News & Events

Events Calendar

Upcoming seminar and event information

UNDISCLOSED, GERMANY - AUGUST 12: A 4-day-old newborn baby, who has been placed among empty baby ... [+]GETTY IMAGES
March 20, 2024
The bacteria that colonize a newborn child’s gut play a critical role in building a robust immune system, especially for preventing food allergies. A new study revealed that a specific type of good bacteria colonizes the intestines of newborn infants and produces the neurotransmitter serotonin (commonly known as the happy hormone). Those serotonin neurotransmitters teach gut immune cells that common food items like peanuts are harmless and also, how to peacefully co-exist with beneficial gut...
Dr. Jennie Ono. Credit: Weill Cornell Medicine Art & Photography
February 16, 2024
Dr. Jennie G. Ono, a leading pediatrician who focuses on inpatient care, newborn medicine and pediatric asthma, has been appointed chief of pediatrics at NewYork-Presbyterian Queens. Dr. Ono also serves as an associate professor of clinical pediatrics at Weill Cornell Medicine.
8th Drukier Lecture and Prize
February 15, 2024
Dr. Sumit Gupta, a physician-scientist whose research focuses on vulnerable subpopulations of children with cancer, has been awarded the eighth annual Gale and Ira Drukier Prize in Children’s Health Research, Weill Cornell Medicine announced today.
Sean C
January 9, 2024
Dr. Sean Cullen, of New York, was 9-years-old when his 9-month-old brother Kevin died due to respiratory syncytial virus, or RSV, a common respiratory virus.
Lyden Paget Ewing
December 12, 2023
The Paget-Ewing Award is named after Sir Stephen Paget and Dr. James Ewing, pioneers in metastasis research in the late 19th and early 20th centuries who proposed the two major theories to explain the organ selectivity of metastasis. The Paget-Ewing Award is the highest honor bestowed by the Metastasis Research Society and honors a person’s scientific excellence and substantial contributions to the understanding and/or control of cancer metastasis. Service to the MRS, or to the field in general...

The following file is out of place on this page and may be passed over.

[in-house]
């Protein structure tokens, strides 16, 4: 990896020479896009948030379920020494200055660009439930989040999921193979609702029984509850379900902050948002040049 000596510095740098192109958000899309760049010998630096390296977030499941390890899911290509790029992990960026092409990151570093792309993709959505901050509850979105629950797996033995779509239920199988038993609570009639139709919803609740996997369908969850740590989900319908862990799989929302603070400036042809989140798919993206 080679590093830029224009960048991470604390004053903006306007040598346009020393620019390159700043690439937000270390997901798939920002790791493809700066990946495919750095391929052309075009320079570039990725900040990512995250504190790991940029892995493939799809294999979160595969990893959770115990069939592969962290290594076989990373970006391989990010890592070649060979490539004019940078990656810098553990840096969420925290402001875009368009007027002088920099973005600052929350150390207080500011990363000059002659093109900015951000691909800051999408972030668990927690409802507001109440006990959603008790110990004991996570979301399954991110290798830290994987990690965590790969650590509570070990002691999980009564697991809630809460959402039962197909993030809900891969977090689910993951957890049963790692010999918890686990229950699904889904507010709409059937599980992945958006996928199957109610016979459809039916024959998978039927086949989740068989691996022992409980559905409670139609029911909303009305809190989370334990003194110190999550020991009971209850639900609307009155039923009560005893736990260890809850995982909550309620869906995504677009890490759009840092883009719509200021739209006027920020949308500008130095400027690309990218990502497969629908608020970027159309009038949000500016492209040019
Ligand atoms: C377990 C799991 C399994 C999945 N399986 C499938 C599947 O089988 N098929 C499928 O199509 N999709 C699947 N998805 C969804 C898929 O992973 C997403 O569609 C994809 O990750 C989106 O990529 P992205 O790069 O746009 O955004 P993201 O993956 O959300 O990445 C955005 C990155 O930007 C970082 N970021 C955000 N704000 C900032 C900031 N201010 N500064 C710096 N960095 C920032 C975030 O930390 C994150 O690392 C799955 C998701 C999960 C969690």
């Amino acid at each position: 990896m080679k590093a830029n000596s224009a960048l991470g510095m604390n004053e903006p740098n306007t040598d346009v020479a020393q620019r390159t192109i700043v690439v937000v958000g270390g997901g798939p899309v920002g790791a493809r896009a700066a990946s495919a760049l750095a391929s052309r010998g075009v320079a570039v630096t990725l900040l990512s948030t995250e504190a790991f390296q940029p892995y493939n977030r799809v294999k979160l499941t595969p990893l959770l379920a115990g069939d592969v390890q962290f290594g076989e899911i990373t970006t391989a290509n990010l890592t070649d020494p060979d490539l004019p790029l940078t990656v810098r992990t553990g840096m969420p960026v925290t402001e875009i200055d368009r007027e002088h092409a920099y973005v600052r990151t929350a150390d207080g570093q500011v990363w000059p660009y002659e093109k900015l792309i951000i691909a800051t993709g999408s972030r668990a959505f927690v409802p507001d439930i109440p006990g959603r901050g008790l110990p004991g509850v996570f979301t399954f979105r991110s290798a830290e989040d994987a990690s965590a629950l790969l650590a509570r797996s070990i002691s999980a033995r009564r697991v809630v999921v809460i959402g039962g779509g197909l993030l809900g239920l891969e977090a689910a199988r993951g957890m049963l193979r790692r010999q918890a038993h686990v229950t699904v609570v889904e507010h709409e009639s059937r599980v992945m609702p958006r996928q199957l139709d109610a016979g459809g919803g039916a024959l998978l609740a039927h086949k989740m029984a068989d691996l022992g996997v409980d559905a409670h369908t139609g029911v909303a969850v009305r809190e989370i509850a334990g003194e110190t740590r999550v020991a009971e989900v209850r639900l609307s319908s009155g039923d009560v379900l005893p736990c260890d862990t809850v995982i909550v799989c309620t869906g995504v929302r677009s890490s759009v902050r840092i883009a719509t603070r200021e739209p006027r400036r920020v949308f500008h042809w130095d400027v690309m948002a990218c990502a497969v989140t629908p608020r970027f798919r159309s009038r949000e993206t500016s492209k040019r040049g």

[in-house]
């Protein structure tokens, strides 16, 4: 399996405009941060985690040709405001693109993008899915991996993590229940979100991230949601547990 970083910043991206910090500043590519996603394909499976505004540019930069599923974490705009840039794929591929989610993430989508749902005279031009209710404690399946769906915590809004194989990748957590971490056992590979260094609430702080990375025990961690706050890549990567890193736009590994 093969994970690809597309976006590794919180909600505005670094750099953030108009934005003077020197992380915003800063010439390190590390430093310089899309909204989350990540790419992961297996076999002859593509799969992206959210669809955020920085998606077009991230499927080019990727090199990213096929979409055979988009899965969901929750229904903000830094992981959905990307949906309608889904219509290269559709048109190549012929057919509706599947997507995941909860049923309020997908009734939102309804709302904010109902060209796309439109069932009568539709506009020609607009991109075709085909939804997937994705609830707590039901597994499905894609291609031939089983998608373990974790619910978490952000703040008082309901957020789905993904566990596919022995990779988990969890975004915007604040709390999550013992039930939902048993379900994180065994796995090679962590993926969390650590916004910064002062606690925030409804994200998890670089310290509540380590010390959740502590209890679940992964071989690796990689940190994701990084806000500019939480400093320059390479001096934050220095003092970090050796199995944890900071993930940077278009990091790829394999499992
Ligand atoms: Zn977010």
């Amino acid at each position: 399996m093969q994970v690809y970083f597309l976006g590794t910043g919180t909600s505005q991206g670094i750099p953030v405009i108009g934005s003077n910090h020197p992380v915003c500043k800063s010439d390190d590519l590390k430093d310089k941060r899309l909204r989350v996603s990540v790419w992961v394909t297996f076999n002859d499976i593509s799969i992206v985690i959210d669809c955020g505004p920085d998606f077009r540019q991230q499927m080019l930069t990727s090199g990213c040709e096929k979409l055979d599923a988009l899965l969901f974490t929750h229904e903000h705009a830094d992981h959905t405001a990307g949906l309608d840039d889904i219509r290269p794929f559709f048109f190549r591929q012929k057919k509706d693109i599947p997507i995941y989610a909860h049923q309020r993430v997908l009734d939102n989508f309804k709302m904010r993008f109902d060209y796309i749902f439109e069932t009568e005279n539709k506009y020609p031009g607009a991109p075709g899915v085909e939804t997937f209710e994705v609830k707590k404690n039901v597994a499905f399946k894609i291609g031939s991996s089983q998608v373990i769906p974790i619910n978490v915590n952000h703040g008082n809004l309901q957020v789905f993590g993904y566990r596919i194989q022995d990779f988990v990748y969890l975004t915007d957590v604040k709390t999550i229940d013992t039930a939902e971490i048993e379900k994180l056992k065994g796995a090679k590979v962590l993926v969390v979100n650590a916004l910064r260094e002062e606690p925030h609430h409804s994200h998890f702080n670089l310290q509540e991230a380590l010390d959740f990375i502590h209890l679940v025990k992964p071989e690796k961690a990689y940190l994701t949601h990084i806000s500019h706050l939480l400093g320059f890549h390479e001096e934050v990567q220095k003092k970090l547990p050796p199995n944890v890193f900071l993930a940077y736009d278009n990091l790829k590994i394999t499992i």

2023 Jurg Tschopp
October 31, 2023
Each year the Jürg Tschopp Memorial Symposium will be a highlight of the Cytokines Annual Meeting in memory of Professor Jürg Tschopp whose discoveries in the area of inflammasomes and cell death advanced fundamental understanding of innate and adaptive immunity bringing new therapies to patients suffering from debilitating inflammatory diseases. Virginia Pascual’s Lecture, “Cytokines in systemic lupus erythematosus pathogenesis”, is representative of Dr. Tschopp’s ability to take fundamental...
October 23, 2023
A recent study funded by the National Institute of Allergy and Infectious Diseases suggests that severe cases of COVID-19 can lead to persistent changes in the innate immune system. These changes may explain why the virus can affect multiple organs and cause prolonged inflammation in some individuals. The research, published in the journal Cell, focuses on changes in blood-forming stem cells in individuals recovering from COVID-19 that increase the production of inflammatory cytokines.
October 23, 2023
HOMEHEALTH NEWS The Invisible Scars of COVID-19 – Severe Infection Could Cause Long-Term Innate Immune System Changes TOPICS:COVID-19Immune SystemInflammationNational Institute Of Allergy And Infectious DiseasesWeill Cornell Medicine By NATIONAL INSTITUTE OF ALLERGY AND INFECTIOUS DISEASES OCTOBER 22, 2023 COVID Immunity Severe COVID-19 can lead to lasting changes in the innate immune system, potentially explaining why it can affect numerous organs and cause prolonged inflammation in...
August 3, 2023
Cancers account for nine million of the 18 million deaths each year worldwide. Liver cancer is the 7th most commonly diagnosed cancer and the 4th most common cause of cancer death — over 800,000 deaths annually (lung, breast and bowel cancers being the top three). Viral infection causes about 80% of liver cancers which is why they are more prominent in undeveloped countries. Even so, about 19 people in the UK die every day from liver cancer, the corresponding USA figure being 85, and a gloomy...
Lyden Nature
May 24, 2023
Cancers often release molecules into the bloodstream that pathologically alter the liver, shifting it to an inflammatory state, causing fat buildup and impairing its normal detoxifying functions, according to a study from investigators at Weill Cornell Medicine. This discovery illuminates one of cancer’s more insidious survival mechanisms and suggests the possibility of new tests and drugs for detecting and reversing this process.

Weill Cornell Medicine Gale and Ira Drukier Institute for Children's Health 413 E. 69th Street New York, NY 10021